You will start your mission in the same orbit as the IIS but on the other side of the planet. You are then to cleverly thrust away from Earth until you leave the map area and can engage your warp drive. In Intercept terms you will have a 1G ship with unlimited endurance that can only thrust when the LOS between you and ISS is blocked from Earth, the sun direction or the ISS rear centerline (the ISS should be able to scan the aft centerline as it is never thrusting but the silly humans put their urine and feces ejection system to eject in the aft centerline so no one will use telescopes in that direction, out of modesty.

Your UFO is currently 1,0 facing SW and the ISS is in -1,0 facing NE. Your gravity assisted drift will take you to 0,-1 and the ISS will drift t 0,1. You decide to turn your ship three steps right so it will face towards S and you will then thrust 1G so your destination will be 0,-2 facing S. After movement is taken care of we must should look and see if the ISS can see us. It is fairly obvious that the LOS is blocked from the planet but let’s see what the Intercept rules actually say about planet LOS.

Centerline blocks entire opposite arc.
Left half arc blocks opposite right halfarc and opposite centerline.
Right half arc blocks opposite left halfarc and opposite centerline.

ISS is on the N centerline which means LOS is blocked to the entire S arc (and vice versa as we are on the centerline too). Incidentally, we are now in Earth’s shadow our Visual(Hull) sig would be reduced by -6. OK so far so good, let’s see what happens next turn. Drift and gravity will take the ISS to 1,1 and our UFO will have its drift at -1,-3 facing S before we apply thrust. We decide to thrust directly to east to get inside the SW arc.

The ISS is on the NE centerline so the entire SW arc should be blocked because Centerline blocks entire opposite arc. We are in the right SW half arc so the NE centerline should be blocked because Right half arc blocks opposite left halfarc and opposite centerline. Can we keep thrusting with blocked LOS or do we have to drift for the next turn? (keep in mind that our UFO is entirely invisible, very much unlike TOS Romulans whose cloaking device only cloaked vision so the clever mr Kirk could still shoot using his sensors). The ISS will be in the W arc so we’ll do our best to get into the E arc and thanks to gravity we are able to do just that.

As you can see from the image, without gravity our drift would be at the x position and our puny 1G acceleration would never get us into the W arc, thank you mr Newton! ISS is on the E centerline so the entire W arc is blocked, and vice versa. So far so good. In the next turn the ISS will move into the S arc and there is no way that we will be able to get into the N arc with our 1G thrust so we will drift for a couple a couple of turns instead. Note that the Intercept rules dictate that Gravity range = Surface gravity x 6 so the gravity well around Earth is 6 squares, beyond which there is no gravity.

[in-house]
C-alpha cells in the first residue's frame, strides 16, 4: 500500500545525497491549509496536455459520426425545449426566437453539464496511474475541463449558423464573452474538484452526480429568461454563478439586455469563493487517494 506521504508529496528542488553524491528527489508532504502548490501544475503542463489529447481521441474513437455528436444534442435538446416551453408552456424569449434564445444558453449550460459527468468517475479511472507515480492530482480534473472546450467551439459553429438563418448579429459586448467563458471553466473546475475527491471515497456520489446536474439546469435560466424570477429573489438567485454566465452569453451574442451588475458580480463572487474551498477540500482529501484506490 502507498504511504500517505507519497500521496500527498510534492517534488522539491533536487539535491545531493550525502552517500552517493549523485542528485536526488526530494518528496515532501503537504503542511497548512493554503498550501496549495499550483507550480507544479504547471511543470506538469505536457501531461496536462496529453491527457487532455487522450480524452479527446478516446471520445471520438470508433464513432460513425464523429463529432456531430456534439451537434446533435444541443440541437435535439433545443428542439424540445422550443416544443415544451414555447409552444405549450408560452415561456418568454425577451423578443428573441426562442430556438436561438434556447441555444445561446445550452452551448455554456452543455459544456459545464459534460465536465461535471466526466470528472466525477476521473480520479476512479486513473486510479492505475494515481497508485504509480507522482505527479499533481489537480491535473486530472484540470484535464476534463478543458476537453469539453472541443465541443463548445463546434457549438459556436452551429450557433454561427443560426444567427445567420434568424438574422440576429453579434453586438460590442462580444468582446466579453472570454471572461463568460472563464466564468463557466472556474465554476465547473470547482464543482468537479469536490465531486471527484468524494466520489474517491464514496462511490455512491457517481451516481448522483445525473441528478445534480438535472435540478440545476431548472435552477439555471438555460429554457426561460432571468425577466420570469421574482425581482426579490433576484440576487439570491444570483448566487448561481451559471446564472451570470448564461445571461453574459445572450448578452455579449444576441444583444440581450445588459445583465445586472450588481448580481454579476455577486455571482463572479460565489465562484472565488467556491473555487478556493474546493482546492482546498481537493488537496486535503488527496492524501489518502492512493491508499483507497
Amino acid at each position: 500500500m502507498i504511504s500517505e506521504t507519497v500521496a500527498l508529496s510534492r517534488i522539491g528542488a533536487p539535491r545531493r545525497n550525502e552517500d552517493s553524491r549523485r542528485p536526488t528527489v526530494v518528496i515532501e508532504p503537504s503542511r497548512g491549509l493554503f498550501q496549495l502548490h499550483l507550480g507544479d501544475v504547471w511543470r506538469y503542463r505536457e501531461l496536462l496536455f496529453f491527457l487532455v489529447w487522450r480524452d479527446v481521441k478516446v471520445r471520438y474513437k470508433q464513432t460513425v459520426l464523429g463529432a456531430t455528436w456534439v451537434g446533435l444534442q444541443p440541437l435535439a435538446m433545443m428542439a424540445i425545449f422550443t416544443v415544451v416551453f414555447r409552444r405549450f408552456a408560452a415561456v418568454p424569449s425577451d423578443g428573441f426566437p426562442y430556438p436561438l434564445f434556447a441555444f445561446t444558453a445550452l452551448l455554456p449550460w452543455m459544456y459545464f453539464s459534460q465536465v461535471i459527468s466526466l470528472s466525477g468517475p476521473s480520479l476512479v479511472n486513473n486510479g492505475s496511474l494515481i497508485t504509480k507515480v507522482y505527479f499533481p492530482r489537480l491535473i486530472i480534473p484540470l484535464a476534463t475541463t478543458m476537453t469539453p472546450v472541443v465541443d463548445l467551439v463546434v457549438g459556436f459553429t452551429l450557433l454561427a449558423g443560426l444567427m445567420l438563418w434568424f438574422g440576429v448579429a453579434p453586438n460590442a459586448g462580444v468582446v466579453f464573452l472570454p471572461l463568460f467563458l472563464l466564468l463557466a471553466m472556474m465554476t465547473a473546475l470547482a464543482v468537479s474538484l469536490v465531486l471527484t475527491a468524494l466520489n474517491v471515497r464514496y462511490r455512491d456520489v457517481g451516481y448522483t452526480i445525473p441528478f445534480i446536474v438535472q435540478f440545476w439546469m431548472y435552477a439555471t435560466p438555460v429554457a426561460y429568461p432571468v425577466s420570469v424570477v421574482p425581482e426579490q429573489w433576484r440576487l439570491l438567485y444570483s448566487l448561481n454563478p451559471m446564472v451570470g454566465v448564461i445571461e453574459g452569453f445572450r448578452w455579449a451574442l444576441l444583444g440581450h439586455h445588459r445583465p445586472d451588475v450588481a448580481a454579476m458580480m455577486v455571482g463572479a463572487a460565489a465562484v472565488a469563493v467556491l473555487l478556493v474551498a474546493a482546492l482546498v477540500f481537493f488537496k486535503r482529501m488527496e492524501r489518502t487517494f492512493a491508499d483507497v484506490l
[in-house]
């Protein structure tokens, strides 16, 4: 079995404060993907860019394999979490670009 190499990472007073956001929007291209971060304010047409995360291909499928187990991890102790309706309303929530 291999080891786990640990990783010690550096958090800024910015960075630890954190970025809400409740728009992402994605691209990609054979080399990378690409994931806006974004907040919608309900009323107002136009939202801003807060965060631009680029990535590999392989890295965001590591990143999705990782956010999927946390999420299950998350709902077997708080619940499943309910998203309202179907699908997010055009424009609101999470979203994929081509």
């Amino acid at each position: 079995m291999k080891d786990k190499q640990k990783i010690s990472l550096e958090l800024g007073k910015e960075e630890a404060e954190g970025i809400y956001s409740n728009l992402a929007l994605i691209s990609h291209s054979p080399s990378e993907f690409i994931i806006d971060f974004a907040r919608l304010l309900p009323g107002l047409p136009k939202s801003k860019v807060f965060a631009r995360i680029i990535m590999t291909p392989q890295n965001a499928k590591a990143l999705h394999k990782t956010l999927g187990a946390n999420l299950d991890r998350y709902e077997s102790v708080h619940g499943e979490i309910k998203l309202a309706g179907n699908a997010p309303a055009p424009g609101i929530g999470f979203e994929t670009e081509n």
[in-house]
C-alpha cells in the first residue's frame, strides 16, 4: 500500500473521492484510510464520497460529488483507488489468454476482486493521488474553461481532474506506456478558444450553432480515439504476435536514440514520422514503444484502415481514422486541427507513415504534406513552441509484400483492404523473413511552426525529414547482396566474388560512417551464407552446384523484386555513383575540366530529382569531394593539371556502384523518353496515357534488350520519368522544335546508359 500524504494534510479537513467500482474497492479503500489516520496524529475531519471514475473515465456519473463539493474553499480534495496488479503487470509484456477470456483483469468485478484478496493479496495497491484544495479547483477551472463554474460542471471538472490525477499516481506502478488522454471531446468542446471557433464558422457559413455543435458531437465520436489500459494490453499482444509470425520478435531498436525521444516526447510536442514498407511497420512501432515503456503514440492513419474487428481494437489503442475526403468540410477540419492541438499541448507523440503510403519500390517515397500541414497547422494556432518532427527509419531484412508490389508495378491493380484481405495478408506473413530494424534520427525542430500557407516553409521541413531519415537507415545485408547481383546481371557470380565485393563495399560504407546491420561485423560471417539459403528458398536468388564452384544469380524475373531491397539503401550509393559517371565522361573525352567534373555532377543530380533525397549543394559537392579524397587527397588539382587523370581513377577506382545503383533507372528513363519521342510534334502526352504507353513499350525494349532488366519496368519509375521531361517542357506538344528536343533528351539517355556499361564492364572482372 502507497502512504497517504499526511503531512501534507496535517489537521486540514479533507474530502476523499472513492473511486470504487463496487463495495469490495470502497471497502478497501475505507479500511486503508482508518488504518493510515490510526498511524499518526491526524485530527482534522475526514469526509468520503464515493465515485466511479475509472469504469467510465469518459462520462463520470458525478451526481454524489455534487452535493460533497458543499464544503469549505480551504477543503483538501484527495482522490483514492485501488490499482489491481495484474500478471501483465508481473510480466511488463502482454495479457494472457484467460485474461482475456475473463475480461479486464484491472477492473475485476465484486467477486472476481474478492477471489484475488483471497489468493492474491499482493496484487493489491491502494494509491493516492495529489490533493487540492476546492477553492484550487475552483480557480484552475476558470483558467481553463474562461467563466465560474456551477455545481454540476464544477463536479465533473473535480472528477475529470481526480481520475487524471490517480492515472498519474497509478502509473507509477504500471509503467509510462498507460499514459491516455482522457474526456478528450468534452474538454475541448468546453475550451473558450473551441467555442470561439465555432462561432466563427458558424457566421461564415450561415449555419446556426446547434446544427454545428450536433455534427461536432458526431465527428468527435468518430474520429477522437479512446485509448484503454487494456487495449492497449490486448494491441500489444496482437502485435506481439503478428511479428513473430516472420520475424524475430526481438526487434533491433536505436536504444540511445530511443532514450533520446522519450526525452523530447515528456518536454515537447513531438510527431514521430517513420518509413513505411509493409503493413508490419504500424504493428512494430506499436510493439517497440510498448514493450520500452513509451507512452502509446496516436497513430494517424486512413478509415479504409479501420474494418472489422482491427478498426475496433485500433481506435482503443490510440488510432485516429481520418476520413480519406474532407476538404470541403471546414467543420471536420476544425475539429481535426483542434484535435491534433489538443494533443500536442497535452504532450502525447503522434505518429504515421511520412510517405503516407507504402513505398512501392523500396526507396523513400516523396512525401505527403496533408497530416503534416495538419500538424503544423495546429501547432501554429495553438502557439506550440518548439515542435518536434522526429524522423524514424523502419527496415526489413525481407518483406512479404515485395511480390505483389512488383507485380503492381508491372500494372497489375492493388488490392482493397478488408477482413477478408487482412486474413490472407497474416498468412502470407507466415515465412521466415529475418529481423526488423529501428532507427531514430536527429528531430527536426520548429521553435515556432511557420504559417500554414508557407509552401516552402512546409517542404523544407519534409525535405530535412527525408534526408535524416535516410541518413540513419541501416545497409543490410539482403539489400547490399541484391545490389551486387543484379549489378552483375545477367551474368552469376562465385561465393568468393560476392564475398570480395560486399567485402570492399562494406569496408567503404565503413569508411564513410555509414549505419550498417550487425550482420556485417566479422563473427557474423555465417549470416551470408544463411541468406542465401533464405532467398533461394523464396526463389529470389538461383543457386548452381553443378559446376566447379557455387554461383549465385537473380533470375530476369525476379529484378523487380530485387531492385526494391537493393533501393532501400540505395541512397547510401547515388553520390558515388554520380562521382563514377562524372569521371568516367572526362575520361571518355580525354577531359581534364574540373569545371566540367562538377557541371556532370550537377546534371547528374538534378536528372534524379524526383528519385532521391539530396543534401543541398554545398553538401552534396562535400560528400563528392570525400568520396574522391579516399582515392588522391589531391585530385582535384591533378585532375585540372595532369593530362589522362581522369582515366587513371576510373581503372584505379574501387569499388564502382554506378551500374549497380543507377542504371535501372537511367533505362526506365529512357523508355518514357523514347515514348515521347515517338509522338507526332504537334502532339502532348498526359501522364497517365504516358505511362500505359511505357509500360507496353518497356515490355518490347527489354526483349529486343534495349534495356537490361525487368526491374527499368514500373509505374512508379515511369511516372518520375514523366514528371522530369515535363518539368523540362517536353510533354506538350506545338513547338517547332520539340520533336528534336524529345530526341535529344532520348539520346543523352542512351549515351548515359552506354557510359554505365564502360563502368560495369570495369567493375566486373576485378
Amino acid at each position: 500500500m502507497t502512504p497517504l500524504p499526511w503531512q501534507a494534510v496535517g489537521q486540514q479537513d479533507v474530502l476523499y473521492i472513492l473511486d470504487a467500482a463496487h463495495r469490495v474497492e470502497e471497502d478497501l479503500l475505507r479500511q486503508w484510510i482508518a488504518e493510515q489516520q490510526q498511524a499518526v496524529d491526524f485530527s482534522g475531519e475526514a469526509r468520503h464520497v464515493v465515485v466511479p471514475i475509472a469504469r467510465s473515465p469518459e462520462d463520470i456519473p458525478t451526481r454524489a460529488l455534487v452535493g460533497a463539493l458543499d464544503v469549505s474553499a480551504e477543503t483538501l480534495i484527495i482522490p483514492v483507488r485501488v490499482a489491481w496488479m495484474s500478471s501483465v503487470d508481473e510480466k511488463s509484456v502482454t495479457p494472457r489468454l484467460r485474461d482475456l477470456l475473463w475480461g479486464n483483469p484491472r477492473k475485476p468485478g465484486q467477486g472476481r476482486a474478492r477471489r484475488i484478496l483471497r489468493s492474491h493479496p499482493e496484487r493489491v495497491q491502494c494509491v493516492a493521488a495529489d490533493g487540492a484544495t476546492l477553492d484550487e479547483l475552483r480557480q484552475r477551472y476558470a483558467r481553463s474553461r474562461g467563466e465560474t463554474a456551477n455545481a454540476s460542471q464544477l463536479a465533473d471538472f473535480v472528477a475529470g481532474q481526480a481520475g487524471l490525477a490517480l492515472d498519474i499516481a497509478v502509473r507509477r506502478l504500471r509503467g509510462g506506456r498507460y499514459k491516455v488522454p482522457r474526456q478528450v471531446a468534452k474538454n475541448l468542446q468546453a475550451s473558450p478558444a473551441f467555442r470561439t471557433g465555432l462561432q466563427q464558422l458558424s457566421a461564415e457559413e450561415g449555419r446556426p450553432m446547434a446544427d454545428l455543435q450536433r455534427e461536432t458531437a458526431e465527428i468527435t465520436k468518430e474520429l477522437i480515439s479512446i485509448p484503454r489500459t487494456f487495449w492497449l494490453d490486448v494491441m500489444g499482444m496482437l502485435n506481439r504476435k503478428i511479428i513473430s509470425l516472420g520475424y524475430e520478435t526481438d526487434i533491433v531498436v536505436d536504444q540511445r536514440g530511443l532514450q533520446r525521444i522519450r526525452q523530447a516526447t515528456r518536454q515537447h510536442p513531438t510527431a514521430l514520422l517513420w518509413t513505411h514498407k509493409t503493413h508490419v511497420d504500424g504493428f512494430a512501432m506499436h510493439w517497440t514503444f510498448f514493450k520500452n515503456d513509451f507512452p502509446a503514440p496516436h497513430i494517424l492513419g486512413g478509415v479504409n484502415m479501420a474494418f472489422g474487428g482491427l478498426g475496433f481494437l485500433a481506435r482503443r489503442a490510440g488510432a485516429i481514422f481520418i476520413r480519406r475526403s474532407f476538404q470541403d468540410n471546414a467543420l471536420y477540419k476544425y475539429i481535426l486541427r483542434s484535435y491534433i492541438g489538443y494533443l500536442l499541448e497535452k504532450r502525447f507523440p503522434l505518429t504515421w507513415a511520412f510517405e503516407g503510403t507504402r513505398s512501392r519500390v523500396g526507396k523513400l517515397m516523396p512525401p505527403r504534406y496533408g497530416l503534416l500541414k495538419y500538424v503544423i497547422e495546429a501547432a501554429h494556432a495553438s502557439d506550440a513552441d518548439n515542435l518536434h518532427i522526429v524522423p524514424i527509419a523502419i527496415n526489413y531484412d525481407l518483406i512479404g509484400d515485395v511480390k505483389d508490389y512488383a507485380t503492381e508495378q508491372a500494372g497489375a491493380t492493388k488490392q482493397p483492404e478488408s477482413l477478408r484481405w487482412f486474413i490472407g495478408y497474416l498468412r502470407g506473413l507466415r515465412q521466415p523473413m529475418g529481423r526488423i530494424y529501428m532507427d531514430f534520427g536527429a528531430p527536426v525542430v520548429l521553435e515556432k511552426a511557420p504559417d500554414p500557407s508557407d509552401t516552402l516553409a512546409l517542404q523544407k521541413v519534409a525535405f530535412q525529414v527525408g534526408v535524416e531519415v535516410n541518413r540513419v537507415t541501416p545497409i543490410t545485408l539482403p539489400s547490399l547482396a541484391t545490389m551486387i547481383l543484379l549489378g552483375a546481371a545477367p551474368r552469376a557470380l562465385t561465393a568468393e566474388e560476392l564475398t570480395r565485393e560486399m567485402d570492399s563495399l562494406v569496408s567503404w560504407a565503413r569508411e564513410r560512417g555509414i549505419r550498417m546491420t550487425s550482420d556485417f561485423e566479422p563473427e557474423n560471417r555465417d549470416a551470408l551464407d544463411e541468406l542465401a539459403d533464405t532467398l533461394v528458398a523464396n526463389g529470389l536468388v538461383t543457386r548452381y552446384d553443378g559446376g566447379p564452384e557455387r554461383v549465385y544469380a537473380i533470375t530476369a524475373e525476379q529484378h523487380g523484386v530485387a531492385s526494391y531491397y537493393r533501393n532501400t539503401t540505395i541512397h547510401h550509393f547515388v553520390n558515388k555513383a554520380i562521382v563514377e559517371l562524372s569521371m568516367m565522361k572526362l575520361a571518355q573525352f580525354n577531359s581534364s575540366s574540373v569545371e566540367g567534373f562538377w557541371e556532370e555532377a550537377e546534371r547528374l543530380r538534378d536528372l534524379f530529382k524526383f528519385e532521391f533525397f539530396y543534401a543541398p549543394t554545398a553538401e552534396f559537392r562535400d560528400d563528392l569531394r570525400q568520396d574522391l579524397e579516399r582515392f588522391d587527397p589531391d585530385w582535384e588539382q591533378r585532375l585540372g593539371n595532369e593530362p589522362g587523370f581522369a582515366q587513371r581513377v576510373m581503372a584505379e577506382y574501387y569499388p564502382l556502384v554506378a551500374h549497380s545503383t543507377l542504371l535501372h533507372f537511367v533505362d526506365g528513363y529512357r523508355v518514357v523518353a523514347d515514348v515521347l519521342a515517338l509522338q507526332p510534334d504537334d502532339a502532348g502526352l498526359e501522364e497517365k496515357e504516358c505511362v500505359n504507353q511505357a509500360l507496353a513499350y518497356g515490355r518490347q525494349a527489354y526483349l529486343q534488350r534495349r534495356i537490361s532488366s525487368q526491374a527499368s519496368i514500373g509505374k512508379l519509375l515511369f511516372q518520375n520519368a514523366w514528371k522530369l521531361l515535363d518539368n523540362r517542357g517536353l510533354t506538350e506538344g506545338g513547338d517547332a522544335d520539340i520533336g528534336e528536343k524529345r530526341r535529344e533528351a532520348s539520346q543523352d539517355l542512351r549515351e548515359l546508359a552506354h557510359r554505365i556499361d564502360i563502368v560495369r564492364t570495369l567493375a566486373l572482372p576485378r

We will not be in an opposite arc of the ISS so let’s drift some more shall we.

When the ISS is in the W arc we should finally be able to do some thrusting to finally break free of Earth’s gravitational hold.

The ISS is finally in the W arc so whatever we do inside the E arc will be our little secret. We turn our UFO around 4 steps and thrust 1G to 7,-3. You should know by now that when the ISS is on an arc centerline the entire opposite arc is blocked for LOS, we just barely made it still inside the E arc. The captain aboard the UFO pats his pilot on the back, careful not to disturb his dflrghm.

We are now free of Earth’s gravity pull and can just coast all the way off the map where we can engage our warp drive and the pilot can finally jkhdga his dflrghm. Here’s a shot of our UFO three turns from moving off the map, notice how our trajectory no longer curves when drifting as we are no longer subject to gravity.

The entire escape off the map took 17 turns or 4 hours and 15 minutes to use Earth time units. When the UFO got back their homesystem the Emperor was much pleased with the anal probings, crop circlings and abductions, the crew were to keep their heads this time too. During the following photosession a young alien reporter went up to the celebrities and ask them why it took 17 geflerms (4 hours 15 minutes) to escape the planet. The pilot just started to answer when the commander hushed him and said: “Well, because it is impossible to do it faster without becoming detected by the primitives in their space station”

Can YOU do better? Send an e-mail with a turn by turn account for how you would fly the UFO without detection giving the same starting positions and vectors as outlined above. Remember that ISS aft centerline and ISS sun direction also block LOS in this scenario. Write your solution to (replace the fnord with your favourite cinnamon-bun like character). There may be a price!

May your dflrghm be jkhdga, always!

Ready made ship designs

Posted in Design system, Intercept, Traveller on April 15, 2010 by Mr Backman